Mid-Peninsula Examiner: Comparison of the bank's
loan-to-deposit ratio to its peers indicated that the ratio is satisfactory.
During discussions with bank management, it was agreed that given the
banks financial capacity, the ratio could be increased.
Q. Did management conduct any analysis of the income level of borrowers
or size of small businesses prior to the bank's CRA examination? If so,
was this analysis useful? How did the banks analysis compare to that of
Cache Valley Bank: The bank has not conducted
an analysis of the income level of borrowers or the revenue size of small
business borrowers. The bank's community is a rural area dominated by
small businesses. According to 1990 census data, all of the bank's assessment
area falls in the low-to-moderate income category with only one part,
a sparsely populated National Forest, designated as low income. During
the compliance examination, and in follow-up correspondence, the examiners
suggested that the bank may want to capture borrower income and business
revenue data for all of our lending activity.
Cache Valley Examiner: While management did
not review the income level of its borrowers, examiners collected information
regarding the revenue size of the bank's business borrowers as represented
by the statistical loan sample. This information was used to determine
the bank's CRA performance in lending to small businesses, defined as
those with annual revenue of less than $1 million. In this regard, the
bank's level of lending to such businesses met the standards for satisfactory
Mid-Peninsula Bank: As a business lender, revenue
is analyzed as part of the credit decision and monitored by an account
officer. The bank has not separately tracked this information for compliance
purposes. The examiners obtained this information directly from credit
files during the course of the examination.
Mid-Peninsula Examiner: During the examination,
examiners collected information on business revenue size, since Mid-Peninsula
Bank is primarily a small business lender. A review and analysis of the
data indicated that the bank's record of lending to businesses of different
sizes was outstanding.
Q. Did management consider pursuing an outstanding rating? What factors
did management use in reaching this decision?
Cache Valley Bank: Management's goal is to
maintain a satisfactory CRA rating. In a small institution, management's
time is critical, and the effort required to reach an outstanding rating
does not always equal the reward. We believe that time and effort spent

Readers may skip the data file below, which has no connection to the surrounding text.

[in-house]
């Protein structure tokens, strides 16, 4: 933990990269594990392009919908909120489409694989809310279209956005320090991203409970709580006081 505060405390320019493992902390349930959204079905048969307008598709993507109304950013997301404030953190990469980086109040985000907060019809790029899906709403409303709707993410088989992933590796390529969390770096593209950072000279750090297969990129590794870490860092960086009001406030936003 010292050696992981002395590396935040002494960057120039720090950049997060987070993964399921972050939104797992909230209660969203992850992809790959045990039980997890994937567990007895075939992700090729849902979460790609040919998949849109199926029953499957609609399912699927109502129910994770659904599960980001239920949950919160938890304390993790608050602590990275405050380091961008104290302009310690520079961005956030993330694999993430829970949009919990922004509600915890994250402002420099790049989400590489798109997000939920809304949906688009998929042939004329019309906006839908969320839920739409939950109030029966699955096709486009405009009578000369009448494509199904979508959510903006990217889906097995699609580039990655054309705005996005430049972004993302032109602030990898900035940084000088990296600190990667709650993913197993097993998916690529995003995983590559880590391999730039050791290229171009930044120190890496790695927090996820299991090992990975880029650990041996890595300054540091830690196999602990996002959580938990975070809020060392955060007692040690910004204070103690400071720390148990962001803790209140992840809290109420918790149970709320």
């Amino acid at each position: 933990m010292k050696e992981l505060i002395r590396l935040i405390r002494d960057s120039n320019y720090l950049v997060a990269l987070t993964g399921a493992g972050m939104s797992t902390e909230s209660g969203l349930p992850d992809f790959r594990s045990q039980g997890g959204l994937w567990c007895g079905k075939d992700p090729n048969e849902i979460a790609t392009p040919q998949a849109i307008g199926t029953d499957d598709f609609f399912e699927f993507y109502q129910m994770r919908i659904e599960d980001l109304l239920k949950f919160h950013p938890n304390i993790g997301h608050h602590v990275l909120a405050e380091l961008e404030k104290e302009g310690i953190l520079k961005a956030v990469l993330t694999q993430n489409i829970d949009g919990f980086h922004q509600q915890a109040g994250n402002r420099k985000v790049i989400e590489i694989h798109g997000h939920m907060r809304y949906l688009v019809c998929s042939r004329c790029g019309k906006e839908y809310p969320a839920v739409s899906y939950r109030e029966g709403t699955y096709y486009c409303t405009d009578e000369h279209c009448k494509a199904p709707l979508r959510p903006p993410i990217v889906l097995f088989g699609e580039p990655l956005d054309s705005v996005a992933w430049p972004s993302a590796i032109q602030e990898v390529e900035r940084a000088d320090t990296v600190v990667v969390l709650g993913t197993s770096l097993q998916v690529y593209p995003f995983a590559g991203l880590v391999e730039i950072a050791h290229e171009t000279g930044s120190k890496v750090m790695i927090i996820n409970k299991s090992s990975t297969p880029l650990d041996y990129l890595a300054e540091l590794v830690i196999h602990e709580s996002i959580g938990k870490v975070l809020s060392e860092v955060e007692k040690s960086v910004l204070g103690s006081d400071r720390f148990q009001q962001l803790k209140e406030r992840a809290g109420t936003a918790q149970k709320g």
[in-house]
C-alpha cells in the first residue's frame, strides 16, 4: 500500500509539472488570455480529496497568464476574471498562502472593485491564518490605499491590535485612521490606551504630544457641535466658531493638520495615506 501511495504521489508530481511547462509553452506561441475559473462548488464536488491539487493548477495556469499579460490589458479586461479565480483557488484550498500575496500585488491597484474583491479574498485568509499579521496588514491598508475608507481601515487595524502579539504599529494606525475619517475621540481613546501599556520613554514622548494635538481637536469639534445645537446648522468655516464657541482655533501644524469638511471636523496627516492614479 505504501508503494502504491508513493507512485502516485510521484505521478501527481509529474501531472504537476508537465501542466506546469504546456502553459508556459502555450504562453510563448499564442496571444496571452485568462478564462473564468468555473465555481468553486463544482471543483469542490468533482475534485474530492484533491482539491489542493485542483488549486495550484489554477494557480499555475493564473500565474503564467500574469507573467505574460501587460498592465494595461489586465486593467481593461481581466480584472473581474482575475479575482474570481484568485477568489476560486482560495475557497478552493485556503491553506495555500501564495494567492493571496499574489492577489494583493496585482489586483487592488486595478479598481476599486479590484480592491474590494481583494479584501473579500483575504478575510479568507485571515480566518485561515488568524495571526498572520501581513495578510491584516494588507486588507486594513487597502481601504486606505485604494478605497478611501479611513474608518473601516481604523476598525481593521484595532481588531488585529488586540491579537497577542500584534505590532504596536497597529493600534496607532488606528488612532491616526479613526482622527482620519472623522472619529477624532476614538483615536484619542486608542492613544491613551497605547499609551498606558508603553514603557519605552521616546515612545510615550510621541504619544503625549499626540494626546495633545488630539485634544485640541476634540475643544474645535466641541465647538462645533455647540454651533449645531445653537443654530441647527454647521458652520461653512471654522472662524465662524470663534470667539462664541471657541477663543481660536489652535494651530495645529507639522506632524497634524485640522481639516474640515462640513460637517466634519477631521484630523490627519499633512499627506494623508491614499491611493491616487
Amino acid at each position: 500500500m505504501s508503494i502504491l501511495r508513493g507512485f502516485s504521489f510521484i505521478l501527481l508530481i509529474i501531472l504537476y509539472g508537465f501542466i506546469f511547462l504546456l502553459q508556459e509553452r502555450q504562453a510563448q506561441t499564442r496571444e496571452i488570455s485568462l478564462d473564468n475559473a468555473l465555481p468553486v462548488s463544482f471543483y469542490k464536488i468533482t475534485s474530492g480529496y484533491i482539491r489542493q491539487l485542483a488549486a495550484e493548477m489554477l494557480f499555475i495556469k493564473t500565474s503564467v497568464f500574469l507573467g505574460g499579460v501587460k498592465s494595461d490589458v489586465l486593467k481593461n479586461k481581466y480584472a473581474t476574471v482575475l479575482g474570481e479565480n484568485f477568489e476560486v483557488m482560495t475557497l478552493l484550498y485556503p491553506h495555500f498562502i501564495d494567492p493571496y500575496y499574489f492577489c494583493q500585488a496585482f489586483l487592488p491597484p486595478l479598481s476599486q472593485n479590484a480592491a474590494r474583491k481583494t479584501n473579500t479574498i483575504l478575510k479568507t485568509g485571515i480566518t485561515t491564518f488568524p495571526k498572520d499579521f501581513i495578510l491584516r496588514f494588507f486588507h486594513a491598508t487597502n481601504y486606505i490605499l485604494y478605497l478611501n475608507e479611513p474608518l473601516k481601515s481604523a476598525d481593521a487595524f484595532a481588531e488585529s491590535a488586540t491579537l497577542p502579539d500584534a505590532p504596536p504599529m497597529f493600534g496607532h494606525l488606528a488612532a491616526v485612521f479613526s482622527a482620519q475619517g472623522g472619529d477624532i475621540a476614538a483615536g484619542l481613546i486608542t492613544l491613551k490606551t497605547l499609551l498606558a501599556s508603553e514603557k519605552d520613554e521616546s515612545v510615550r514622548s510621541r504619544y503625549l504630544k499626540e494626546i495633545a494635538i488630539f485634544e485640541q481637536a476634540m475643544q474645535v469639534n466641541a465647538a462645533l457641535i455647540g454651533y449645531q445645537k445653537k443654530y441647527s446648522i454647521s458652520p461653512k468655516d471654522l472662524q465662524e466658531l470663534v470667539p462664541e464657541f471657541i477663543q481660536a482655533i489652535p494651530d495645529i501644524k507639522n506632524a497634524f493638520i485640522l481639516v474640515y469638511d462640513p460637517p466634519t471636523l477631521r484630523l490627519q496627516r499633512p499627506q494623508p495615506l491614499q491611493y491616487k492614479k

on other bank functions pays greater dividends in the day-to-day operation
of the bank. Our philosophy is: "If we take care of our customers
and manage the bank on sound principals, we will, by necessity, serve
the community--and a reasonable CRA rating should follow."
Cache Valley Examiner: A bank's performance
under the CRA must be managed, as must any regulatory aspect of a bank's
operation. Management's CRA strategy should be revisited periodically
to ensure that the needs of both the bank and its assessment area are
being met. In particular, bank management must ensure that given its present
resources, performance with CRA is at its best.
Mid-Peninsula Bank: Mid-Peninsula Bank received
an outstanding rating in the two previous CRA exams. The CRA program is
an integral part of our business plan and we are committed to continuing
this tradition of excellence. Preparing for the examination was challenging
since many areas of the revised regulation appear to be open to interpretation.
To be considered for an outstanding rating, we prepared information regarding
the bank's qualified investments and services which was not required under
the small institution examination procedures. The examiners were very
helpful in providing clarification and suggestions about the revised regulations.
Mid-Peninsula Examiner: Since the bank has
received an outstanding CRA rating for the past two examinations, we were
asked to evaluate the bank's performance with consideration for an outstanding
rating. Under the revised rules, there are two methods by which a bank
can merit outstanding performance. First, the institution must meet the
requirements for a satisfactory rating under the five performance criteria
and materially exceed the standards in one or more of the criteria. Second,
at the institution's option, the examiners will evaluate its investments
and services. Consequently, strong performance in investments and services
can potentially raise a "satisfactory" CRA rating to "outstanding."
However, this activity cannot raise a "needs to improve" rating
to a "satisfactory" rating.
Examiners determined that the bank met standards for satisfactory
performance in all five performance criteria, and exceeded standards in
the category of geographic distribution of loans. The bank's investments
and services were then evaluated to ascertain whether an outstanding rating
was warranted. Examiners determined that the bank's investments were innovative
and complex, and that the bank's commitment and dedication to Lenders
for Community Development (LCD) and Community Bank of the Bay (CBB) greatly
enhanced the banks ability to maintain an outstanding rating. Moreover,
management was commended for allocating sufficient resources to ensure
that the local community credit needs were met.